Levi: Justices O’Connor and Ginsburg had these T-shirts, one said, “I’m Ruth, she’s Sandra.” The other one said, “I’m Sandra, she’s Ruth.” The two didn’t look remotely alike, but they were both women. And they were the only women for a time on the Court, and so people would just misspeak. But that does happen in the classroom. What we’re actually talking about is the difference maybe between academic freedom and freedom of speech. And they are somewhat different, aren’t they?


Stone: Well, that depends on whose definition of academic freedom you support. Basically, Chicago’s views on this are very similar to the First Amendment in terms of the basic principles. Academic freedom, I think, should be that. But again, it’s true that in the university setting there are limitations that are appropriate. We grade students’ exams. That’s penalizing them for bad speech, for bad thoughts. We deny people tenure because we think their ideas are not persuasive. Those are obviously arguably, quote, “violations” of freedom of speech. But in the university setting, they’re clearly not.


And so my own view is that academic freedom and the guarantees of the First Amendment in the context of universities should be pretty similar. Now, that’s not to say that the Supreme Court is perfect. And universities can do better when they understand more fully what it is that they are attempting to achieve. A private university doesn’t have to abide by the First Amendment. It’s perfectly free to adopt policies that are completely incompatible with the First Amendment if they think that's the best way to have an educational system. They could say, for example, that no one can argue that abortion is moral. Now, a public university couldn't do that, but a private university can do whatever it pleases, at least in that respect. But the aspiration that private universities, in my view, like Chicago, should be to at least meet the expectations of the First Amendment and, when necessary, to exceed them.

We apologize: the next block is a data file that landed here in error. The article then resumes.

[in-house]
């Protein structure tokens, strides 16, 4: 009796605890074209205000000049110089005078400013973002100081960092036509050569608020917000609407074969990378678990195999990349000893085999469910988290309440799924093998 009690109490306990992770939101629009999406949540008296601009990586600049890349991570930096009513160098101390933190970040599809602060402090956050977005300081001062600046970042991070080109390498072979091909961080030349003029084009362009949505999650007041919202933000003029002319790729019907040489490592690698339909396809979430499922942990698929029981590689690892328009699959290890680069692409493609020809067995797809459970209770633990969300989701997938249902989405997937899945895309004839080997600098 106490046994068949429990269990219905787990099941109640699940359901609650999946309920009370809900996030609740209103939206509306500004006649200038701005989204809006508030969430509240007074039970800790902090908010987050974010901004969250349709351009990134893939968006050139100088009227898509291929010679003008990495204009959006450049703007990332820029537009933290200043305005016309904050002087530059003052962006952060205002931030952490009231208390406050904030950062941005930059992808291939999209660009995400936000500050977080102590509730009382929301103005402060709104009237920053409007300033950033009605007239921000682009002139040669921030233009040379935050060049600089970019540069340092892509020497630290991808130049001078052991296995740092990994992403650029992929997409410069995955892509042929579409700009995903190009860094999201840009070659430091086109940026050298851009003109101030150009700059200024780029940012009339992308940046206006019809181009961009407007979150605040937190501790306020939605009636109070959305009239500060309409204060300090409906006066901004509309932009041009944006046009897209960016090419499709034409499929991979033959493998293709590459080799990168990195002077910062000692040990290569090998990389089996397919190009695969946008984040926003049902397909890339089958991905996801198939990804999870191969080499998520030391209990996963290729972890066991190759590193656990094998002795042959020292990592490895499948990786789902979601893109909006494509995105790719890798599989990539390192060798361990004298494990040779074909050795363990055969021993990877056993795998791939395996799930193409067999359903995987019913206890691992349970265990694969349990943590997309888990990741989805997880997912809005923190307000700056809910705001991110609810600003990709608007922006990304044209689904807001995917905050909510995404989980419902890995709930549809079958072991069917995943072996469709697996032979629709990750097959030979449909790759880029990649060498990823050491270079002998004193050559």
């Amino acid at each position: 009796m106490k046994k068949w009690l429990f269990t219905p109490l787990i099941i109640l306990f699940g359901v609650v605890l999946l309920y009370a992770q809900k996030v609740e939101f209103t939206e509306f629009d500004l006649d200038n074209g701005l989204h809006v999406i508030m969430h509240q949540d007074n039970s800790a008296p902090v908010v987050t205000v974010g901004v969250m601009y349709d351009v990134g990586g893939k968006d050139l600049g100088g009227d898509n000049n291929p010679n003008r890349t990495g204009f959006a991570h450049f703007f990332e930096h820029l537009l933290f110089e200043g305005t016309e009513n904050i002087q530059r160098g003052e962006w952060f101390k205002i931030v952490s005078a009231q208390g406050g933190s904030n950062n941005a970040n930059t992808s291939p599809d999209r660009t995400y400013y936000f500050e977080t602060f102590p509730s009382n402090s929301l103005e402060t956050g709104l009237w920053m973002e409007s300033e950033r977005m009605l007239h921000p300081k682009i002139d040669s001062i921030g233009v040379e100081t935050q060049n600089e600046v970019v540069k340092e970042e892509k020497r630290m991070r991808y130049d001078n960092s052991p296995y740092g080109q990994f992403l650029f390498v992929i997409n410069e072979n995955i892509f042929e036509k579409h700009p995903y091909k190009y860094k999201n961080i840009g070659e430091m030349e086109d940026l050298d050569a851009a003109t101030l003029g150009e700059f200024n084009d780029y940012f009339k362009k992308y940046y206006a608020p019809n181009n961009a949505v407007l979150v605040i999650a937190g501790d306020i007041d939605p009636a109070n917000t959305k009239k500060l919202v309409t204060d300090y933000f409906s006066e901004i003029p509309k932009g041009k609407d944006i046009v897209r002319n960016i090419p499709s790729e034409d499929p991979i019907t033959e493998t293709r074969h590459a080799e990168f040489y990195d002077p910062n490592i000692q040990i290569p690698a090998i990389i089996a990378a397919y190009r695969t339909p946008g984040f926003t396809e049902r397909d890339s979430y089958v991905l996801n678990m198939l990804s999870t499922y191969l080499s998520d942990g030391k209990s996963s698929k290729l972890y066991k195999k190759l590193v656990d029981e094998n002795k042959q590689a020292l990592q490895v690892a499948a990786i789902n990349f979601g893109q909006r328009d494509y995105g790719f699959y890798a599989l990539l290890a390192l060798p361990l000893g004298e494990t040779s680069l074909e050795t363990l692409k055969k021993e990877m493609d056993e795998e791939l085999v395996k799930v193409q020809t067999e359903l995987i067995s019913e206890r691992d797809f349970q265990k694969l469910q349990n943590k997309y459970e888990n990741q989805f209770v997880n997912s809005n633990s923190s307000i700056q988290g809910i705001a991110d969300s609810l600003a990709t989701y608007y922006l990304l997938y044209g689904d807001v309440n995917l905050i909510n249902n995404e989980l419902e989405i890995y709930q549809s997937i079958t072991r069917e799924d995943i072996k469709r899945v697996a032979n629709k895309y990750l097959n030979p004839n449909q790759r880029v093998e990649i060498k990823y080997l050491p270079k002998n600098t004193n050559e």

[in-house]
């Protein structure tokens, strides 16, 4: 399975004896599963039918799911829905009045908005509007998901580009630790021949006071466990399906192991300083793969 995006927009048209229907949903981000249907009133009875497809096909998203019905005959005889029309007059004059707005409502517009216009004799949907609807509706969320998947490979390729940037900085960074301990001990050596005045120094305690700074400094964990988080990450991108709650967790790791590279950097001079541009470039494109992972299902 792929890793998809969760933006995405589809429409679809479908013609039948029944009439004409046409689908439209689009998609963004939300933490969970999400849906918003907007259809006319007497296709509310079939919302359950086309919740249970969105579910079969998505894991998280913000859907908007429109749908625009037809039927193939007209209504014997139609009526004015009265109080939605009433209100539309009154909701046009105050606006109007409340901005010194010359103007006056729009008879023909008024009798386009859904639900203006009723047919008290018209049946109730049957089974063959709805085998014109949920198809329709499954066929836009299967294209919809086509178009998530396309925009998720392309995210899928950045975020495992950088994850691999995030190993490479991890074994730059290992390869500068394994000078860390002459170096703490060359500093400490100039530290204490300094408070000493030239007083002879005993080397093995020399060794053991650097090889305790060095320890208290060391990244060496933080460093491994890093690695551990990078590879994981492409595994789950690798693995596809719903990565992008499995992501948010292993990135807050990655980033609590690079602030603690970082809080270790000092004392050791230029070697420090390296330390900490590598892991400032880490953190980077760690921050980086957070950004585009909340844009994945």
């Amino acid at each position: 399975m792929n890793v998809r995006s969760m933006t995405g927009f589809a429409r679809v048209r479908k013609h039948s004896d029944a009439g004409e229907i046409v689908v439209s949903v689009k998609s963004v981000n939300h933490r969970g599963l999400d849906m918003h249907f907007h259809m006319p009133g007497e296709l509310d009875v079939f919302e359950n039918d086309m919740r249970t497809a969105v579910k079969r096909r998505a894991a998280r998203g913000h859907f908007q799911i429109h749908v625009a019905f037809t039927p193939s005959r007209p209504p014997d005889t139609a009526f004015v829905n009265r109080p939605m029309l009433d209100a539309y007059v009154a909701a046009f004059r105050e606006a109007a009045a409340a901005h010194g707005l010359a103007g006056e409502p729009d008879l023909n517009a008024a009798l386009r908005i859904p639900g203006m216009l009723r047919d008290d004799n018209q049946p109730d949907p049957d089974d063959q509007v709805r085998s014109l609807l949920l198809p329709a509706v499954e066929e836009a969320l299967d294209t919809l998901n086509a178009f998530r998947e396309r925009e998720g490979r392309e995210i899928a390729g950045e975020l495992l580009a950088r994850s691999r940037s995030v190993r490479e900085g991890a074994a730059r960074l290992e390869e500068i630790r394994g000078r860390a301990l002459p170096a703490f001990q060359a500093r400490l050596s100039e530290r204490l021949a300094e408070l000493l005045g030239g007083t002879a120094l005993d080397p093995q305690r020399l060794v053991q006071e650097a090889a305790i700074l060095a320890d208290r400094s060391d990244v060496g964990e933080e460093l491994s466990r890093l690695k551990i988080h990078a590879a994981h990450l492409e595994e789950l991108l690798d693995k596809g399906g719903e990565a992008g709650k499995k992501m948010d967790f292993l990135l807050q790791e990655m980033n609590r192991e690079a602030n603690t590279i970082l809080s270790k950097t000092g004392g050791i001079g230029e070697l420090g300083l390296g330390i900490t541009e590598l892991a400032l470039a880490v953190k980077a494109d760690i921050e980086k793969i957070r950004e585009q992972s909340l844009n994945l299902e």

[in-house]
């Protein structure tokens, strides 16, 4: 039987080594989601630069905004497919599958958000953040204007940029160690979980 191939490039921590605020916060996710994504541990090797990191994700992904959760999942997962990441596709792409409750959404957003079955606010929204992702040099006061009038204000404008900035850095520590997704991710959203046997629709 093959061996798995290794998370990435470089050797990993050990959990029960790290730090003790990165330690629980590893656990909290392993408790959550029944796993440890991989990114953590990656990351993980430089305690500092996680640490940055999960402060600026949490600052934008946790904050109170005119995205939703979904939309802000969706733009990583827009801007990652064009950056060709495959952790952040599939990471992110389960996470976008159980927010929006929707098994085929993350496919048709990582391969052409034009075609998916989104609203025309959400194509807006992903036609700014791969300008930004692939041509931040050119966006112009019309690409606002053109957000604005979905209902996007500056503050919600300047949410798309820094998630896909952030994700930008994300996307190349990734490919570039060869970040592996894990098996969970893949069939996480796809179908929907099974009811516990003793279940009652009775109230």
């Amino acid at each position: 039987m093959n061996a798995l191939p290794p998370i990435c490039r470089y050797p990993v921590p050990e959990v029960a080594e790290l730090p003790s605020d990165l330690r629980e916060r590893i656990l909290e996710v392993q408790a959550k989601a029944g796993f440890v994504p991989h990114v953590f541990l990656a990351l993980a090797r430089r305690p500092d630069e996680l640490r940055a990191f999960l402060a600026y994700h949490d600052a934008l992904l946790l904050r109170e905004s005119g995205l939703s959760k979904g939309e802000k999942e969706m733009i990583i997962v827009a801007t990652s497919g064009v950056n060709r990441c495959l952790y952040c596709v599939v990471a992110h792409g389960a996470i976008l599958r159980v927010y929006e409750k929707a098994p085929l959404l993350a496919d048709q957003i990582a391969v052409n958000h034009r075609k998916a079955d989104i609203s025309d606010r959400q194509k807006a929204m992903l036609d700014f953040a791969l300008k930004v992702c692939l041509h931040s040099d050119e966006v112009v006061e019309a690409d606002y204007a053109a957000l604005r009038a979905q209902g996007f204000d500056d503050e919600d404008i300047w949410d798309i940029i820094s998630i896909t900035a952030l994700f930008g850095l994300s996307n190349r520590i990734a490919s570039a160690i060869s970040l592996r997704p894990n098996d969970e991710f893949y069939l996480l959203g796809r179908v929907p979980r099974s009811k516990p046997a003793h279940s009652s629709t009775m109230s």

Levi: It seems to be the case that virtually all of at least the major private universities govern themselves by the First Amendment or what they would call First Amendment principles. But probably not all private universities take that view, because you might have a religious college where conformity to certain faith, principles might be important to the community; it's a bit like what you were saying before. I imagine there’s quite a bit of variation, actually, around the country.


Stone: There are institutions that have a reason for being that leads them to think certain perspectives should be presented and not presented. And as long as they’re private, they can do that.


Levi: Suppose as part of its DEI commitments, the university develops a code of conduct that forbids bigotry or racism and says that things that promote bigotry or racism are at odds with the fundamental values of the university. And therefore, what happens to bigoted or racist speech? Does that violate then the university’s code of conduct?


Stone: Well, that depends, of course, on whether it’s a public or private university and it depends on what they adopt as their code of conduct. But if they’re trying to be viewpoint neutral across the board and to say that, “It is not for us to say certain points of view are right or wrong and not for us to punish certain points of view as right or wrong,” or if they’re a public university and subject to the First Amendment, then I think that one has to be careful about how one implements this.


There is a reality on campuses and in society generally, of course, in which minority groups and women have been discriminated against for a long time and can be made to feel especially uncomfortable when certain things are said about them or about their category. And universities should encourage people to be conscious of that and not to be irresponsibly insulting or reckless. Not to punish them for it, but that’s part of the education process. That’s part of the academic freedom point is you want people to be responsible citizens, even if you won’t punish them for having done these things.


In terms of DEI, my sense is to the extent it is used to punish students or faculty for saying things that upset minority students or faculty or women students or faculty or whatever, I think that’s not consistent with the First Amendment or with the ultimate values of the university, but educating people about this is. And that, I think, is the appropriate way of addressing this question. Now, that’s not to say that there aren’t examples of DEI behavior that aren’t about speech that can be restricted, but in terms of speech, I think the reality is that universities should not be punishing such speech unless it’s a threat literally. But basically, I think this is a matter of free speech. But again, you want to educate people for what’s an effective and appropriate way to do things.